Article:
barcodes for asset inventory in Excel

Copper Contributor

I'm building an inventory for my collection of antique tools in excel.  I'm hoping to identify each of my 20k items with some kind of unique bar code tied to a six digit number.  Can anyone provide watchouts for phone or computer based reader/scanners of spreadsheet issues before I start? 

1 Reply


Creating an inventory system with barcodes in Excel for your collection of antique tools is a great idea. Here are some important considerations and tips to ensure a smooth process:

Watchouts for Phone or Computer-Based Barcode Reader/Scanners

  1. Compatibility:
    • Ensure that the barcode scanner you choose is compatible with Excel. Most barcode scanners emulate keyboard input, so they should work seamlessly with Excel by default.
    • Verify that the scanner can read the type of barcode you plan to use (e.g., Code 128, QR Code).
  2. Barcode Format:
    • Choose a barcode format that can easily accommodate a six-digit number. Commonly used formats like Code 128 or Code 39 are suitable for numeric codes.
  3. Barcode Font and Generation:
    • Use a barcode font or a barcode generation tool to create barcodes in Excel. Fonts like Code 128 or 3 of 9 Barcode are commonly used.
    • Ensure the barcode font is installed on your computer so that it displays correctly in Excel.
  4. Data Entry:
    • Plan your spreadsheet layout. Each item should have a unique six-digit code and corresponding barcode in separate columns.
    • Double-check for data entry errors. Incorrect barcode data can lead to identification issues.

Setting Up Barcodes in Excel

  1. Generating Barcodes:
    • Using Barcode Fonts: You can download and install a barcode font. Then, format your six-digit numbers in Excel using this font.
      • Example: 123456 formatted with a Code 128 font will generate a scannable barcode.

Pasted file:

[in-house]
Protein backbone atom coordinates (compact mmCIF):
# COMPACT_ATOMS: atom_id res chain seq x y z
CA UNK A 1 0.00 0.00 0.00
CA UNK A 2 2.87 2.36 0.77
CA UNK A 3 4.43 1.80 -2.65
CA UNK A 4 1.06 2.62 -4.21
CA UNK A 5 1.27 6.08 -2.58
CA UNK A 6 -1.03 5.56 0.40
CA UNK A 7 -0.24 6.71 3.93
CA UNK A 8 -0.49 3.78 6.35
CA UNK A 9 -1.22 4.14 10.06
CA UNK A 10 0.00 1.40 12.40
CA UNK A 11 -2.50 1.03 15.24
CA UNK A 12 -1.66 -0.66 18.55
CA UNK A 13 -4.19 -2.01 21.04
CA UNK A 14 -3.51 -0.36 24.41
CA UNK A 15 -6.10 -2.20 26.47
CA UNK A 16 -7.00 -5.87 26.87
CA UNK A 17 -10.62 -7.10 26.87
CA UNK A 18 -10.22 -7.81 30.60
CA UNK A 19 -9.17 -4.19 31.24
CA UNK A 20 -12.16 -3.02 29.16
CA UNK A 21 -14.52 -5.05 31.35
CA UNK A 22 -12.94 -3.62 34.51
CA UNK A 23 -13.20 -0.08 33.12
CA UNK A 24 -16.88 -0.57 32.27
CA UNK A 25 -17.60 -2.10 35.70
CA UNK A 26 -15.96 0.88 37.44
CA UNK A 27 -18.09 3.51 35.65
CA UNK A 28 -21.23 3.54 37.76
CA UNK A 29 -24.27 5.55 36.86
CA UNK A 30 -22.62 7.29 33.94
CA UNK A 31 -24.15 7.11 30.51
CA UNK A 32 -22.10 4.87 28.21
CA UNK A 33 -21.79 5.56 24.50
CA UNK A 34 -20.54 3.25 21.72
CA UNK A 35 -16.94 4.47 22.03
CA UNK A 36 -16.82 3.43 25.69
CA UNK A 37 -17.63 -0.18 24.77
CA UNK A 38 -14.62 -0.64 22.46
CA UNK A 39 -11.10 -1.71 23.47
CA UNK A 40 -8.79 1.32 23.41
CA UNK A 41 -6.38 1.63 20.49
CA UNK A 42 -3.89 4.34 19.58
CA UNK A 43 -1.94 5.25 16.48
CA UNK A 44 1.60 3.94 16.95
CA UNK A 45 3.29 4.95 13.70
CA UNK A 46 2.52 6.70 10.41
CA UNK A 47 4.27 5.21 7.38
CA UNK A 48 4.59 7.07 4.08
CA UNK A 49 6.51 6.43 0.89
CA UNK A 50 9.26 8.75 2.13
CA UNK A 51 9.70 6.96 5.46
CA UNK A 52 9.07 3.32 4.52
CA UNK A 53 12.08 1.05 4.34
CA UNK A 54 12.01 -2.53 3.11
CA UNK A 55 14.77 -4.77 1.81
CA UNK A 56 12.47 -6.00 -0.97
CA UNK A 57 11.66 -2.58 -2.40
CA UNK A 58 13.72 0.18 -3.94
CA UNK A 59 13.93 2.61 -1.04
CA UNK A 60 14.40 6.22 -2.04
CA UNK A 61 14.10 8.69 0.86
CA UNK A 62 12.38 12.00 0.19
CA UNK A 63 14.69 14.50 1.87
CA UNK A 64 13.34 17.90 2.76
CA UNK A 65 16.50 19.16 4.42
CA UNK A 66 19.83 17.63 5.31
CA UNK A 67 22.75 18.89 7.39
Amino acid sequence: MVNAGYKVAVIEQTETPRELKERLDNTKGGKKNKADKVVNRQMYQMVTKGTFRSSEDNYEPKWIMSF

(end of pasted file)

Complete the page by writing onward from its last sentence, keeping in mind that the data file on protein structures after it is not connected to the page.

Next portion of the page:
• Using Excel Add-Ins or Online Tools: There are various Excel add-ins and online tools available that can generate barcodes. You can input your six-digit number and get the barcode in image format.
  2. Excel Layout:
    • Create a table with columns for Item Number, Description, Barcode, and any other relevant information.
    • Example:

| Item Number | Description | Barcode |


| 000001 | Antique Hammer | *000001* |

| 000002 | Vintage Saw | *000002* |

      • The asterisks (*) around the numbers are required for some barcode formats like Code 39.

Using Barcode Scanners with Excel

  1. Testing:
    • Before fully implementing your system, test the barcode scanner with a small batch of items to ensure it works as expected.
    • Scan the barcode into a blank Excel cell to verify that it reads the correct six-digit number.
  2. Data Integrity:
    • Regularly back up your Excel file to prevent data loss.
    • Consider protecting the spreadsheet to prevent accidental edits, especially in the barcode column.
  3. Training:
    • Train yourself and any other users on how to use the barcode scanner effectively with Excel.
    • Make sure everyone understands the importance of scanning correctly to maintain data integrity.

Additional Tips

  1. Unique IDs:
    • Ensure each barcode is unique. Even slight differences in the code can lead to misidentification.
  2. Labeling:
    • Use durable labels for barcodes on your antique tools. Depending on the environment, you may need water-resistant or heat-resistant labels.
  3. Software Integration:
    • If your inventory grows or you need more advanced features, consider integrating with inventory management software that can handle barcodes more efficiently than Excel.

By carefully planning and testing your barcode system, you can effectively manage and track your collection of antique tools in Excel. The text and the steps were created with the help of AI.


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